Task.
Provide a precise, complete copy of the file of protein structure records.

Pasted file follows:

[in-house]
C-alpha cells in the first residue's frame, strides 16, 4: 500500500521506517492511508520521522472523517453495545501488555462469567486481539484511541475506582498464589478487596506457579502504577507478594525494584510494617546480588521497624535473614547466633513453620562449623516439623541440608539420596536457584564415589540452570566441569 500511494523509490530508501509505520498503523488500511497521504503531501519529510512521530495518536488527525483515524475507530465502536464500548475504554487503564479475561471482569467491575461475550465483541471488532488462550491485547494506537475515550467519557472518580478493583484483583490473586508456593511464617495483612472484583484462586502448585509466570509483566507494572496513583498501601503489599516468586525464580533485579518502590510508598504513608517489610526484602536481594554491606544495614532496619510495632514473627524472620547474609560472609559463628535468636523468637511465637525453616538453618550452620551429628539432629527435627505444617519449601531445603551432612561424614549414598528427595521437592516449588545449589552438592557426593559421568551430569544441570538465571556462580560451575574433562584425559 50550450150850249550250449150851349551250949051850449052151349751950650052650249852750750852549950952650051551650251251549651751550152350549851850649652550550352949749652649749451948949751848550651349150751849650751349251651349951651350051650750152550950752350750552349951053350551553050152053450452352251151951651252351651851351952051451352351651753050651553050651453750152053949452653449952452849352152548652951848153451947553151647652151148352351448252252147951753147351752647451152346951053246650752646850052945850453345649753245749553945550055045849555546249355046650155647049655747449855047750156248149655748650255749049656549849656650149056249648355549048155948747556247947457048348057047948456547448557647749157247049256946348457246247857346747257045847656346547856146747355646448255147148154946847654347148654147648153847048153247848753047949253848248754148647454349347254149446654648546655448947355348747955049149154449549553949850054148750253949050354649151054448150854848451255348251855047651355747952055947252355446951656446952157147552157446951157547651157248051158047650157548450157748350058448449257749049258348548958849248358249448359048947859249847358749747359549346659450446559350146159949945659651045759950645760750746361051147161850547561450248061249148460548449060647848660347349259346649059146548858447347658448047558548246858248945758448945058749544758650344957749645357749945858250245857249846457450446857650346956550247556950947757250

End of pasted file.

[in-house]
C-alpha cells in the first residue's frame, strides 16, 4: 500500500521506517492511508520521522472523517453495545501488555462469567486481539484511541475506582498464589478487596506457579502504577507478594525494584510494617546480588521497624535473614547466633513453620562449623516439623541440608539420596536457584564415589540452570566441569 500511494523509490530508501509505520498503523488500511497521504503531501519529510512521530495518536488527525483515524475507530465502536464500548475504554487503564479475561471482569467491575461475550465483541471488532488462550491485547494506537475515550467519557472518580478493583484483583490473586508456593511464617495483612472484583484462586502448585509466570509483566507494572496513583498501601503489599516468586525464580533485579518502590510508598504513608517489610526484602536481594554491606544495614532496619510495632514473627524472620547474609560472609559463628535468636523468637511465637525453616538453618550452620551429628539432629527435627505444617519449601531445603551432612561424614549414598528427595521437592516449588545449589552438592557426593559421568551430569544441570538465571556462580560451575574433562584425559 50550450150850249550250449150851349551250949051850449052151349751950650052650249852750750852549950952650051551650251251549651751550152350549851850649652550550352949749652649749451948949751848550651349150751849650751349251651349951651350051650750152550950752350750552349951053350551553050152053450452352251151951651252351651851351952051451352351651753050651553050651453750152053949452653449952452849352152548652951848153451947553151647652151148352351448252252147951753147351752647451152346951053246650752646850052945850453345649753245749553945550055045849555546249355046650155647049655747449855047750156248149655748650255749049656549849656650149056249648355549048155948747556247947457048348057047948456547448557647749157247049256946348457246247857346747257045847656346547856146747355646448255147148154946847654347148654147648153847048153247848753047949253848248754148647454349347254149446654648546655448947355348747955049149154449549553949850054148750253949050354649151054448150854848451255348251855047651355747952055947252355446951656446952157147552157446951157547651157248051158047650157548450157748350058448449257749049258348548958849248358249448359048947859249847358749747359549346659450446559350146159949945659651045759950645760750746361051147161850547561450248061249148460548449060647848660347349259346649059146548858447347658448047558548246858248945758448945058749544758650344957749645357749945858250245857249846457450446857650346956550247556950947757250